Pregnant Edgware woman took on the Israeli government and won
search

The latest Jewish News

Read this week’s digital edition

Click Here

Pregnant Edgware woman took on the Israeli government and won

Batya Tenenbaum successfully challenged a decision preventing her mother from entering Israel to be at birth of her first child

Jenni Frazer is a freelance journalist

She’s due to give birth in the next few days — and Batya Tenenbaum has won a battle with the Israeli government so that her mother, Shulamis Levy, can travel from Edgware to be with her.

Batya, who lives in Harish in northern Israel, near Pardes Hanna, told Jewish News that her parents, Shulamis and Daniel, were hoping to be in Israel for the birth of her first child.

But last week, with the discovery of the new Covid virus variant, Omicron, Israel shut its borders to all incomers. The restrictions, however, did not apply to the Miss Universe contestants who were arriving in Israel for the contest in Eilat.

With the aid of former MK Dov Lipman, Batya — who has not seen her parents for more than two years — began campaigning, taking her complaint to the media and appearing on TV and in the Israel press.

Batya Tenenbaum

She said that exceptions were immediately made for first degree relatives to enter Israel, but only for those attending bar or batmitzvahs, or weddings.

“There were no exceptions for people needing to attend funerals, or to see ‘lone soldiers’ — or people like me, who are pregnant and who were alone in Israel and wanted their mothers to be with them”.

Each group lobbied the government for an exception in their case — and on Monday the Interior Minister, Ayelet Shaked, changed the rules relating to pregnant women and their mothers who were outside the country.

Batya said: “Now my parents have to get a permit. My husband’s family is in Chicago and they were also stuck”. She has worked in the procurement team in Teva, the multinational pharmaceutical company, throughout the pandemic — and now is greatly looking forward to welcoming both her parents and her new baby.

Support your Jewish community. Support your Jewish News

Thank you for helping to make Jewish News the leading source of news and opinion for the UK Jewish community. Today we're asking for your invaluable help to continue putting our community first in everything we do.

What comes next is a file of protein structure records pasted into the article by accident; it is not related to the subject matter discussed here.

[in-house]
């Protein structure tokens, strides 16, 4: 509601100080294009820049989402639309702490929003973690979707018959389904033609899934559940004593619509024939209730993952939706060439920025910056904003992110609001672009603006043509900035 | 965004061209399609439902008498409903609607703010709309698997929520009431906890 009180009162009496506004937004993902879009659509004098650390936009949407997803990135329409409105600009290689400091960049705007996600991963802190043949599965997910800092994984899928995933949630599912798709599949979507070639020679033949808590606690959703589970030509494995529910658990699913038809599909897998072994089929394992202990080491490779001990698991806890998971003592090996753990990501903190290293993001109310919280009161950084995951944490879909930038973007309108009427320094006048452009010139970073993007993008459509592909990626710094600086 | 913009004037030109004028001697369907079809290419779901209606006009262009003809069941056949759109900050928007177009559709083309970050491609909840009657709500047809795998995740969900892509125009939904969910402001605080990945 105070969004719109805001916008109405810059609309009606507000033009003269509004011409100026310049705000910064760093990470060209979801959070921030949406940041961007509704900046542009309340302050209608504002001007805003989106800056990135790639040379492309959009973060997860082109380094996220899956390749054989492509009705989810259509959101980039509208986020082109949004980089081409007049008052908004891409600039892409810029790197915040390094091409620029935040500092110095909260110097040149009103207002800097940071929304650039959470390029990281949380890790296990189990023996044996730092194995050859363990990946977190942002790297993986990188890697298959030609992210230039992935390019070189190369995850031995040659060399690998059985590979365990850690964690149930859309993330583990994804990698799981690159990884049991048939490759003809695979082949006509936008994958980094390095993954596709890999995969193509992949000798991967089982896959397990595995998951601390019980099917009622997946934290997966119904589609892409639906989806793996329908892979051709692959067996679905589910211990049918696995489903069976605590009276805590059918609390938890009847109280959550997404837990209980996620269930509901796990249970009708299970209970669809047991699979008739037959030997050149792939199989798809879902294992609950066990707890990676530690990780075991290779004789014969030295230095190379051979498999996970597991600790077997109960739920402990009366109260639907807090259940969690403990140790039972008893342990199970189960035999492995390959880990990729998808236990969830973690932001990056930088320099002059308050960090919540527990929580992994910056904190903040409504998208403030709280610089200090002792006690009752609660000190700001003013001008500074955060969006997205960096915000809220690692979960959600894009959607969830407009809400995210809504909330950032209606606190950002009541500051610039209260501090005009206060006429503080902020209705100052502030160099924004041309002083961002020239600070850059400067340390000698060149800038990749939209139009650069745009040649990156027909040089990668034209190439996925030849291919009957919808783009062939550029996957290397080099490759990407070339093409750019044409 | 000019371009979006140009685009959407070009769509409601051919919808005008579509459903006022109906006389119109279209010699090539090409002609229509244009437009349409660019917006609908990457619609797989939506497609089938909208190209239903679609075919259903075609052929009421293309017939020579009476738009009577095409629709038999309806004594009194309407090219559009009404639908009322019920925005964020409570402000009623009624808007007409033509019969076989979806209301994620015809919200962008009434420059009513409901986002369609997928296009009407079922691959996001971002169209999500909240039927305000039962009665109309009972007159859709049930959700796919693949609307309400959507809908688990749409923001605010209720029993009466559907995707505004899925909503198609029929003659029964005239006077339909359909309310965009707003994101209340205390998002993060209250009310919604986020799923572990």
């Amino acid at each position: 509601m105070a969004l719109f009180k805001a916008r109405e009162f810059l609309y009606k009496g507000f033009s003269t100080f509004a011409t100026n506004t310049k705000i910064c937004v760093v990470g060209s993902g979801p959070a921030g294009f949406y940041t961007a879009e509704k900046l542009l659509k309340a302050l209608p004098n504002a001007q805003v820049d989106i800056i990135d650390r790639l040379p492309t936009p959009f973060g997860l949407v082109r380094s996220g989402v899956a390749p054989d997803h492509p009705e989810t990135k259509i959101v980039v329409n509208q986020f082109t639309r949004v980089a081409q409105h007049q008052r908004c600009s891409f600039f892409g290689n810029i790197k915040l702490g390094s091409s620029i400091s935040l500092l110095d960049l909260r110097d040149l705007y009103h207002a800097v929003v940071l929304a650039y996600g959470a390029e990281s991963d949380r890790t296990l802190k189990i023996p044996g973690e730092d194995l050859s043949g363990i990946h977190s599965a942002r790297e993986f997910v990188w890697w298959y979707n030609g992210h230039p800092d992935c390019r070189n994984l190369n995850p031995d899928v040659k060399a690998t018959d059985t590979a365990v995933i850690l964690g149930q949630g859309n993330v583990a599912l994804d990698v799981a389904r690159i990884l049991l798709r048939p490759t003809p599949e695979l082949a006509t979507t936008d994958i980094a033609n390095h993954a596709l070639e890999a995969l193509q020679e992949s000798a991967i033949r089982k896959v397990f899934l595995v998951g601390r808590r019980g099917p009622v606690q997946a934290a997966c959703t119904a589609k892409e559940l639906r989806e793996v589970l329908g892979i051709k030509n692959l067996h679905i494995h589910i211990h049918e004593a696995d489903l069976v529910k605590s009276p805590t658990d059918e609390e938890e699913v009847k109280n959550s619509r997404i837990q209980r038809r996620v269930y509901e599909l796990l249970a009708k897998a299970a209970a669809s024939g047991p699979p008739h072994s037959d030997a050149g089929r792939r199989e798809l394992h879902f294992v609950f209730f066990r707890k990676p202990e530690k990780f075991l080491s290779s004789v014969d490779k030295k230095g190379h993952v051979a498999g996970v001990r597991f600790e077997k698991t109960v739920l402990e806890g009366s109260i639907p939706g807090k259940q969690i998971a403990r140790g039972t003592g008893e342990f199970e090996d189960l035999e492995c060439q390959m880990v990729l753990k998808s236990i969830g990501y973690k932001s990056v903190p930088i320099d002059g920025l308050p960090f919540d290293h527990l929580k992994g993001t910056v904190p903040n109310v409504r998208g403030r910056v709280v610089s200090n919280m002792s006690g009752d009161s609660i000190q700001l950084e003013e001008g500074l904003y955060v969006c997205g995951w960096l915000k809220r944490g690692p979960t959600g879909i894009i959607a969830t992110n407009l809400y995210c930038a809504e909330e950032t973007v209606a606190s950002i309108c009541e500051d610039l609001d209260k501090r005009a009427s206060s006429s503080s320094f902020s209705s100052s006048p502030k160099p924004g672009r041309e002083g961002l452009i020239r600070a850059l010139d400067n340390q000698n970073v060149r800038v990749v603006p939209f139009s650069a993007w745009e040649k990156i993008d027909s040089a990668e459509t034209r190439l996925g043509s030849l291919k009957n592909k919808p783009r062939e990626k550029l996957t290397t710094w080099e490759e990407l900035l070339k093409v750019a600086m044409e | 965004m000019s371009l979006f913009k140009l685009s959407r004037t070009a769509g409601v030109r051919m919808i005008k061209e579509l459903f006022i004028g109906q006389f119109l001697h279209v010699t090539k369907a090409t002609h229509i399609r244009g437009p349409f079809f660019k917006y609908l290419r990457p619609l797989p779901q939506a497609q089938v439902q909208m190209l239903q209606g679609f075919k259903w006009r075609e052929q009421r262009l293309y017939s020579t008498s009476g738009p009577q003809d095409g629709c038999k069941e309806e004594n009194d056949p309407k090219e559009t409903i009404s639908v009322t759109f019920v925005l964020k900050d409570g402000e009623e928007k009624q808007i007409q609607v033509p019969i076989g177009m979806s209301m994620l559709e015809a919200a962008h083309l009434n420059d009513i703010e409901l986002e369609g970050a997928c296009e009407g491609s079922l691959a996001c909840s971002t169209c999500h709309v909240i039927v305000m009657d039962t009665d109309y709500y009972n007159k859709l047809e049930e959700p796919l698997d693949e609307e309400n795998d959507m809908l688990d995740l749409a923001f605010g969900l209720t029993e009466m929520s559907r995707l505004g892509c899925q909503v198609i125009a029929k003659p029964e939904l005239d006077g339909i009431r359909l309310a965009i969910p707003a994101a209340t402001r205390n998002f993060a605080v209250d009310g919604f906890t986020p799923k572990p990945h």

Unlike other Jewish media, we do not charge for content. That won’t change. Because we are free, we rely on advertising to cover our costs. This vital lifeline, which has dropped in recent years, has fallen further due to coronavirus.

For as little as £5 a month you can help sustain the vital work we do in celebrating and standing up for Jewish life in Britain.

Jewish News holds our community together and keeps us connected. Like a synagogue, it’s where people turn to feel part of something bigger. It also proudly shows the rest of Britain the vibrancy and rich culture of modern Jewish life.

You can make a quick and easy one-off or monthly contribution of £5, £10, £20 or any other sum you’re comfortable with.

100% of your donation will help us continue celebrating our community, in all its dynamic diversity...

Engaging

Being a community platform means so much more than producing a newspaper and website. One of our proudest roles is media partnering with our invaluable charities to amplify the outstanding work they do to help us all.

Celebrating

There’s no shortage of oys in the world but Jewish News takes every opportunity to celebrate the joys too, through projects like Night of Heroes, 40 Under 40 and other compelling countdowns that make the community kvell with pride.

Pioneering

In the first collaboration between media outlets from different faiths, Jewish News worked with British Muslim TV and Church Times to produce a list of young activists leading the way on interfaith understanding.

Campaigning

Royal Mail issued a stamp honouring Holocaust hero Sir Nicholas Winton after a Jewish News campaign attracted more than 100,000 backers. Jewish Newsalso produces special editions of the paper highlighting pressing issues including mental health and Holocaust remembrance.

Easy access

In an age when news is readily accessible, Jewish News provides high-quality content free online and offline, removing any financial barriers to connecting people.

Voice of our community to wider society

The Jewish News team regularly appears on TV, radio and on the pages of the national press to comment on stories about the Jewish community. Easy access to the paper on the streets of London also means Jewish News provides an invaluable window into the community for the country at large.

We hope you agree all this is worth preserving.

read more:
comments